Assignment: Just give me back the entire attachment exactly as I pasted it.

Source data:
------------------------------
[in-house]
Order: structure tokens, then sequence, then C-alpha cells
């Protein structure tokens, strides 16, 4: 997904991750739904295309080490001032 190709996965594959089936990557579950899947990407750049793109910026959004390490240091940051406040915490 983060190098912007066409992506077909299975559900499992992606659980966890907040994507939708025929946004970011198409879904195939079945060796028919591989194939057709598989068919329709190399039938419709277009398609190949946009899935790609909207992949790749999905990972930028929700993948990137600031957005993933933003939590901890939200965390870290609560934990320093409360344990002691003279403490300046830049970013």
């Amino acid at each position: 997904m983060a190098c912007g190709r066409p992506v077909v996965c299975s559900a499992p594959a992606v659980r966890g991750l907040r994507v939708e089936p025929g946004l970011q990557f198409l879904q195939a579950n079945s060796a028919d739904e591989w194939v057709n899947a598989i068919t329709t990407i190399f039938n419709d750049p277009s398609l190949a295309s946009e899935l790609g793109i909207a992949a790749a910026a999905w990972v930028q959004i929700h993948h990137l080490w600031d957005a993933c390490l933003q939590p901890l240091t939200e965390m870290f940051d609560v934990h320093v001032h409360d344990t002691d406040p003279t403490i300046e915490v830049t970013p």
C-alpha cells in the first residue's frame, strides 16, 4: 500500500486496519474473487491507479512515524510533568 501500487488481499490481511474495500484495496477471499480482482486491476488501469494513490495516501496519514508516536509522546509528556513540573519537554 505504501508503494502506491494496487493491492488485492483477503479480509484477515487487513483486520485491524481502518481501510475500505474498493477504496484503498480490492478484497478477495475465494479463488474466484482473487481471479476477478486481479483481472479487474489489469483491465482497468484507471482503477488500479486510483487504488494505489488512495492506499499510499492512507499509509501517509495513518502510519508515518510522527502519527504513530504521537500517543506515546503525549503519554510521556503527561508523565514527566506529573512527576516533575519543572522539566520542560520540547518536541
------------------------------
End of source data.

[in-house]
Order: structure tokens, then sequence, then C-alpha cells
């Protein structure tokens, strides 16, 4: 997904991750739904295309080490001032 190709996965594959089936990557579950899947990407750049793109910026959004390490240091940051406040915490 983060190098912007066409992506077909299975559900499992992606659980966890907040994507939708025929946004970011198409879904195939079945060796028919591989194939057709598989068919329709190399039938419709277009398609190949946009899935790609909207992949790749999905990972930028929700993948990137600031957005993933933003939590901890939200965390870290609560934990320093409360344990002691003279403490300046830049970013």
């Amino acid at each position: 997904m983060a190098c912007g190709r066409p992506v077909v996965c299975s559900a499992p594959a992606v659980r966890g991750l907040r994507v939708e089936p025929g946004l970011q990557f198409l879904q195939a579950n079945s060796a028919d739904e591989w194939v057709n899947a598989i068919t329709t990407i190399f039938n419709d750049p277009s398609l190949a295309s946009e899935l790609g793109i909207a992949a790749a910026a999905w990972v930028q959004i929700h993948h990137l080490w600031d957005a993933c390490l933003q939590p901890l240091t939200e965390m870290f940051d609560v934990h320093v001032h409360d344990t002691d406040p003279t403490i300046e915490v830049t970013p």
C-alpha cells in the first residue's frame, strides 16, 4: 500500500486496519474473487491507479512515524510533568 501500487488481499490481511474495500484495496477471499480482482486491476488501469494513490495516501496519514508516536509522546509528556513540573519537554 505504501508503494502506491494496487493491492488485492483477503479480509484477515487487513483486520485491524481502518481501510475500505474498493477504496484503498480490492478484497478477495475465494479463488474466484482473487481471479476477478486481479483481472479487474489489469483491465482497468484507471482503477488500479486510483487504488494505489488512495492506499499510499492512507499509509501517509495513518502510519508515518510522527502519527504513530504521537500517543506515546503525549503519554510521556503527561508523565514527566506529573512527576516533575519543572522539566520542560520540547518536541